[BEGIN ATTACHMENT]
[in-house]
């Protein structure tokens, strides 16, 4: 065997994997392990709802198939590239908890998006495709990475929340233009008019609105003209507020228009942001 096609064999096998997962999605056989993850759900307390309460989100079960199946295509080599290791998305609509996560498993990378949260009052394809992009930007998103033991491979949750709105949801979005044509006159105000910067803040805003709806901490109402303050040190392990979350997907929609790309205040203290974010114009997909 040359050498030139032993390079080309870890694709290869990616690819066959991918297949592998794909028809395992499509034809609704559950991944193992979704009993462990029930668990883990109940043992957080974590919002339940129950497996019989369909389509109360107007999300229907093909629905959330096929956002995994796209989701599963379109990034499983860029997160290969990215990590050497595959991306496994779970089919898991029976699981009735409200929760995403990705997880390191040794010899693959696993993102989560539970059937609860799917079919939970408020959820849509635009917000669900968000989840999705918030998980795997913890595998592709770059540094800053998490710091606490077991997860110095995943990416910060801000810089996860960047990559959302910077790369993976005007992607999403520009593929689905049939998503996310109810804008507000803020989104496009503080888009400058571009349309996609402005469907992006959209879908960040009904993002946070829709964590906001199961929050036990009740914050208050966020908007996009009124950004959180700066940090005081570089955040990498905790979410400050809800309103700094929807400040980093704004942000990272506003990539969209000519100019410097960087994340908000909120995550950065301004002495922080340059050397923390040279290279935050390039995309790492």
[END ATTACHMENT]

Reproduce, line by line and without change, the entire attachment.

[in-house]
């Protein structure tokens, strides 16, 4: 065997994997392990709802198939590239908890998006495709990475929340233009008019609105003209507020228009942001 096609064999096998997962999605056989993850759900307390309460989100079960199946295509080599290791998305609509996560498993990378949260009052394809992009930007998103033991491979949750709105949801979005044509006159105000910067803040805003709806901490109402303050040190392990979350997907929609790309205040203290974010114009997909 040359050498030139032993390079080309870890694709290869990616690819066959991918297949592998794909028809395992499509034809609704559950991944193992979704009993462990029930668990883990109940043992957080974590919002339940129950497996019989369909389509109360107007999300229907093909629905959330096929956002995994796209989701599963379109990034499983860029997160290969990215990590050497595959991306496994779970089919898991029976699981009735409200929760995403990705997880390191040794010899693959696993993102989560539970059937609860799917079919939970408020959820849509635009917000669900968000989840999705918030998980795997913890595998592709770059540094800053998490710091606490077991997860110095995943990416910060801000810089996860960047990559959302910077790369993976005007992607999403520009593929689905049939998503996310109810804008507000803020989104496009503080888009400058571009349309996609402005469907992006959209879908960040009904993002946070829709964590906001199961929050036990009740914050208050966020908007996009009124950004959180700066940090005081570089955040990498905790979410400050809800309103700094929807400040980093704004942000990272506003990539969209000519100019410097960087994340908000909120995550950065301004002495922080340059050397923390040279290279935050390039995309790492």